Who would you say is the most qualified entity to talk about what’s good and bad for business on the coast of the Southeastern U.S.? President Obama? The U.S. Chamber of Commerce? Maybe Governor McCrory in Raleigh, North Carolina or Governor Haley in Columbia, South Carolina, or Congressmen who live hundreds of miles from the [...]
Wind turbines and sailboats share many commonalities. Both are super advanced, highly popular and lovable, low cost and protective of the environment, but do you know all of the 19 1/2 ways wind turbines and sailboats are similar?
The U.S. Department of Energy (DOE) released a new report yesterday showing progress for the U.S. offshore wind energy market in 2012, including the completion of two commercial lease auctions for federal Wind Energy Areas and a number of commercial-scale U.S. projects reaching an advanced stage of development. Further, the report highlights global trends toward building offshore turbines in deeper waters and using larger, more efficient turbines in offshore wind farms, increasing the amount of electricity delivered to consumers.
Yesterday was the grand opening of the Clemson University Wind Turbine Drivetrain Testing Facility, the biggest and most advanced test center of its kind in the world. SACE was a sponsor of the event had the pleasure of sending a small team to attend. The facility will test advanced wind turbines by simulating field conditions [...]
This year in Providence, Rhode Island, the American Wind Energy Association and the Offshore Wind Development Coalition hosted the Offshore WINDPOWER Expo. One of the unique aspects of this conference was the renewed focus on the value of offshore wind energy. Another aspect that was new to this conference was the focus on logistics – specifically ports, vessels and transmission capabilities. Several speakers and many attendees from various government agencies could not confirm their attendance until just a few days before the exposition. But, some people still were unable to attend in part because of sequestration and the reduction in available federal funds. With all the manufacturing, ship-building and offshore energy expertise here in the South, perhaps the conference organizers should look towards New Orleans or Jacksonville as potential conference locations.
Offshore wind energy is a clean and inexhaustible resource that would reduce air pollution, provide greater energy security, and restore economic growth here in Georgia. A study from Geo-Marine, Inc. shows that Georgia has about 14.5 gigawatts of feasibly developed offshore wind energy potential–enough power to provide one-third of Georgia’s current electrical needs. Even though Georgia does not have any wind farms of its own yet, many companies have set up shop in our state to help service the domestic and international wind industry markets. In 2011, there were between 500-1000 direct and indirect jobs provided by the wind industry in Georgia. In addition, the Port of Savannah’s Ocean Terminal is an important transportation hub for wind energy equipment. If the the growth of the industry persists, the U.S. Department of Energy predicts that up to 20,000 manufacturing jobs could be created in Georgia by 2030. Imagine the increased local job opportunities if Georgia developed offshore wind farms along our own coast!
The City of North Charleston proclaimed support for offshore wind energy at last night’s City Council meeting as Mayor Keith Summey presented a proclamation listing many benefits of wind energy and how the City is positioned to benefit from the industry’s further development. Some highlights of the proclamation include recognition that North Charleston is well [...]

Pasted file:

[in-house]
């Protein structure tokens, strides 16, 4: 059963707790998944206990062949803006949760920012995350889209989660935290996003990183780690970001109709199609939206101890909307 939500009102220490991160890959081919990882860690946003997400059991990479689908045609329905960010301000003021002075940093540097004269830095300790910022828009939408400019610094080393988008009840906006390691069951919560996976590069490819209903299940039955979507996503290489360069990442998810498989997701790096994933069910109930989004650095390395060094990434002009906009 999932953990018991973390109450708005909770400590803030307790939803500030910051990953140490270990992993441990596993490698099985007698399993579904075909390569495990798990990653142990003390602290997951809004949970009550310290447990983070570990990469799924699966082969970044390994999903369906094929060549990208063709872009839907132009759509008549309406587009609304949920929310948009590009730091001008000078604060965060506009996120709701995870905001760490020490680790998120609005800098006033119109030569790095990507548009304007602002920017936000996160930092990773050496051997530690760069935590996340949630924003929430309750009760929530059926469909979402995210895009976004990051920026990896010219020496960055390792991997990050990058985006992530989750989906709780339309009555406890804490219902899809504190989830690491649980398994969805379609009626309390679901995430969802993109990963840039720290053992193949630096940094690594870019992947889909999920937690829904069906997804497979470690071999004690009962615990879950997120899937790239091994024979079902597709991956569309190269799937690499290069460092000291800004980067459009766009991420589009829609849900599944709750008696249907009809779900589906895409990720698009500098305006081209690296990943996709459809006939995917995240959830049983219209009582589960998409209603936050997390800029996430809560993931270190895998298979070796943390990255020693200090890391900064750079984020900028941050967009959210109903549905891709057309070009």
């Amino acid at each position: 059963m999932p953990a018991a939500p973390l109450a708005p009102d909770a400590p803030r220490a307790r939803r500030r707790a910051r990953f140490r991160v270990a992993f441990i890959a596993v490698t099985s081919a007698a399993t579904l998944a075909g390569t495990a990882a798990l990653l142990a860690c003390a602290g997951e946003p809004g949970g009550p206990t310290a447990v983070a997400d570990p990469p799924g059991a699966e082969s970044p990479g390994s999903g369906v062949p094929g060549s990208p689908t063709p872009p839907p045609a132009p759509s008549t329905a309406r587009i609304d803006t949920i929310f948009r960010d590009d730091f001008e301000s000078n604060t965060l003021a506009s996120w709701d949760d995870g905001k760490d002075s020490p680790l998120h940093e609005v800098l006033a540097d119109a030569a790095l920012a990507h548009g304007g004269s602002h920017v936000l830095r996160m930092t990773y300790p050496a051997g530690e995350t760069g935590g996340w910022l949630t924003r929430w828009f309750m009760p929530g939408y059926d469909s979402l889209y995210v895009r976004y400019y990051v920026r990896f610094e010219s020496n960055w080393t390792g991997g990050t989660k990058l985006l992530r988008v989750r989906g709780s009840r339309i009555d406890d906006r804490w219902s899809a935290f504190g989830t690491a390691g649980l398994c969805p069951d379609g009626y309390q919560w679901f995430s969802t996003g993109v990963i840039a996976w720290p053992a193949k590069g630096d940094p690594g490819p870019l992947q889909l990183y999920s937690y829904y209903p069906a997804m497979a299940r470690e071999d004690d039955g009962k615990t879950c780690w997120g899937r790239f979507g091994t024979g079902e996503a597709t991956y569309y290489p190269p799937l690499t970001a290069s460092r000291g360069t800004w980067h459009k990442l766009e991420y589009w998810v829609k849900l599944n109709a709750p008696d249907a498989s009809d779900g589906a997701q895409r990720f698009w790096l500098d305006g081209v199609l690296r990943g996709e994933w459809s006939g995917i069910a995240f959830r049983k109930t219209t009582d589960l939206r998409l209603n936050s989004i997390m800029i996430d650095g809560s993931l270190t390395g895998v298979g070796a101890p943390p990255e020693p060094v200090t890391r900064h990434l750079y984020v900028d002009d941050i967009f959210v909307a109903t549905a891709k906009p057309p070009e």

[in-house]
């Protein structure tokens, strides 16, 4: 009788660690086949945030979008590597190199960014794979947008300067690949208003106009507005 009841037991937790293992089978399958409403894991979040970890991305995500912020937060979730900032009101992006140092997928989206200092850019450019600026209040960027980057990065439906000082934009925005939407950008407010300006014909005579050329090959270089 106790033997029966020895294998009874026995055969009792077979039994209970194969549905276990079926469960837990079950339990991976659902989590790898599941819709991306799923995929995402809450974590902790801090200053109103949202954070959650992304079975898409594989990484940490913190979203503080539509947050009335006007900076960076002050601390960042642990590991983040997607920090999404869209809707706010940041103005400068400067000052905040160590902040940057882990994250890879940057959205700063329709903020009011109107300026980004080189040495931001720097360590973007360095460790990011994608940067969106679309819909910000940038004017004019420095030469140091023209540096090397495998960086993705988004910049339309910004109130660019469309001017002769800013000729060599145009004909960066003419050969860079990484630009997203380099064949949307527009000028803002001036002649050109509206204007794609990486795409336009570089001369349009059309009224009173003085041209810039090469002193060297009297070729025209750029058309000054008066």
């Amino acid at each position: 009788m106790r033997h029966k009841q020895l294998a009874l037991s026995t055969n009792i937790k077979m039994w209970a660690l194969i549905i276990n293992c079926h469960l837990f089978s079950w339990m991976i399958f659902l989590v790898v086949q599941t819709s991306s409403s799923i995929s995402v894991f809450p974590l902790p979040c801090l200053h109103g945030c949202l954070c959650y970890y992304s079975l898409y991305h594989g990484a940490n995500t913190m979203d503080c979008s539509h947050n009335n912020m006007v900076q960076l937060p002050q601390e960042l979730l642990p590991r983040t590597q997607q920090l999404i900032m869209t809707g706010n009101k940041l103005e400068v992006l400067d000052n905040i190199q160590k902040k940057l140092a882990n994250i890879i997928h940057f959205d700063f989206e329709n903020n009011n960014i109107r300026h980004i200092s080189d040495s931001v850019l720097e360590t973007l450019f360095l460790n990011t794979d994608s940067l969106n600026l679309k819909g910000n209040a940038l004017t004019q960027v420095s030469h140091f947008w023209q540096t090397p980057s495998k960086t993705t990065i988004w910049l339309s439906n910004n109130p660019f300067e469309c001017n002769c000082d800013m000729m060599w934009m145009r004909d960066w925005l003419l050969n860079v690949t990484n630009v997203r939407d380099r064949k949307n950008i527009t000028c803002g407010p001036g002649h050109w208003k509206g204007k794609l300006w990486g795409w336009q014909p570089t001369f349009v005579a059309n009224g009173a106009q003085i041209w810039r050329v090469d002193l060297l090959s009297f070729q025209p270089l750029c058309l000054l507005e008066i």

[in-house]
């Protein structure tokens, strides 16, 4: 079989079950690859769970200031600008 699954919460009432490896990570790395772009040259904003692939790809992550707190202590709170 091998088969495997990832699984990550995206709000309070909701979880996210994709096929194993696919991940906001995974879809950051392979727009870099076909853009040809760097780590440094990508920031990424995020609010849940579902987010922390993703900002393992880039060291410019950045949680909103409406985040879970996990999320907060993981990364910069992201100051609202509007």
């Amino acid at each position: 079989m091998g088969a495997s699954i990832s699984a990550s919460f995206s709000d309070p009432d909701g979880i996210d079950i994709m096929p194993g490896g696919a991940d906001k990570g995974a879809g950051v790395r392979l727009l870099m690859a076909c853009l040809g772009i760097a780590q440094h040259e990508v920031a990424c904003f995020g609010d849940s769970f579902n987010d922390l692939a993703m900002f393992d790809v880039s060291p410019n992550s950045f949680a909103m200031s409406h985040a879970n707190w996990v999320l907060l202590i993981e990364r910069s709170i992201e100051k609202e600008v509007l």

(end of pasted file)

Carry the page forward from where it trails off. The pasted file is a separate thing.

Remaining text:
The following is a guest post written by Jen Banks, Director of Operations for the Southeastern Coastal Wind Coalition originally posted here. The Southeastern states from Virginia to Florida are home to over 65 wind related manufacturing facilities that support thousands of wind energy jobs in the Southeast region. These supply chain facilities could expand [...]
It’s all about the sea breeze effect. During the summertime, as the sun beats down, the oceans and land absorb and radiate heat at different rates. As such, air over the lands tend to heat up quicker than air over water. The temperature difference between the land air (hot) and ocean air (cold) causes the ocean air to rush inland and fill the vacuum over land. The result is a sea breeze rushing inland in the hot summer afternoons. Simply put, offshore and nearshore wind farms can generate electricity by using the sea breeze effect to serve peak demands, including our air conditioners. Particularly for offshore wind, where costs are estimated to be higher than onshore wind farms, supplying high-value energy when its needed the most may help justify a higher price for those resources.
A webinar on July 17th provided by Wind Powering America offered a very different perspective on the Carnegie Mellon study. The webinar featured Dr. Mark Powell, an atmospheric scientist for the National Oceanic and Atmospheric Administration (NOAA). Dr. Powell, along with his colleague Steven Cocke, discovered multiple flaws in the Carnegie Mellon study and published a comment on the paper in the Proceedings of the National Academy of Sciences (PNAS). The Carnegie Mellon study used an extreme value based model that predicted every storm would hit Galveston at peak intensity. The study appeared to only use worst-case scenario data, while the chance of peak winds hitting a wind farm are actually very slim. By altering the modeling, Dr. Powell and Dr. Cocke found that only 2 turbines (compared to 24 turbines) in 20 years would be impacted by extreme weather. Their new model alters the perception of wind turbine resiliency to extreme weather events. However, Dr. Powell and Dr. Cocke’s published comments in PNAS did not receive nearly the media frenzy that the wrong Carnegie Mellon study did.